We use the term “environmental pollution” to refer to the presence, in the atmosphere, of physical, chemical or biological agents, in forms and concentrations that are or may be harmful to health, safety or welfare of the human life, plant or animals.
The social behavior of man, which led him to communicate through language (which later formed the human culture) enabled him to differentiate from other living beings. But while he was able to adapt to the environment to survive, man also modified it as needed. Technological progress, on one hand, and rapid population growth, on the other, produced (and still producing) alterations of the environment itself, in some cases threatening the ecological balance of the Earth.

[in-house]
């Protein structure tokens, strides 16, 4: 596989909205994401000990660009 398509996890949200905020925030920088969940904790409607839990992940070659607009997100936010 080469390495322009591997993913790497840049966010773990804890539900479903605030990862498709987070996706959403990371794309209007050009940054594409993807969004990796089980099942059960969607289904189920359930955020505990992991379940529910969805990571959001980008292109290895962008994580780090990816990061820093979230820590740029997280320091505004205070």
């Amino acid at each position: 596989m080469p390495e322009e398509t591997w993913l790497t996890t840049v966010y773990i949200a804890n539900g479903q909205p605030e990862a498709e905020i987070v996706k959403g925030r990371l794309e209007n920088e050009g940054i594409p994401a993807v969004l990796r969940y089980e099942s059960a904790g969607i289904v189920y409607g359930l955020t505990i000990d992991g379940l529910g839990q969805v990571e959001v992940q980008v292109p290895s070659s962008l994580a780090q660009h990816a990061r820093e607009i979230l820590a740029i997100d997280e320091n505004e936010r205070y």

As civilization go on and population continue to growth, maintenance of ecological balance it is important to avoid irreparable damages to the Earth. This requires protecting renewable and non-renewable resources and realizing that environmental sanitation is essential for life on the planet.
Pollution is one of the most important environmental problems facing our world. Contamination can arise from certain manifestations of nature (natural sources) or due to different production processes made by man (anthropogenic sources).
Sources that cause pollution of anthropogenic origin are most important: industrial (refrigerators, slaughterhouses and tanneries, mining and oil), commercial (wrappers and packaging), agricultural (agrochemicals), home (packaging , diapers, garden waste) and sources mobile (vehicle exhaust gases).
Traditionally, when we talk about pollution, we divide it into three parts air, water and soil pollutions. This division is purely theoretical since most of the pollutants interact with more than one environmental elements.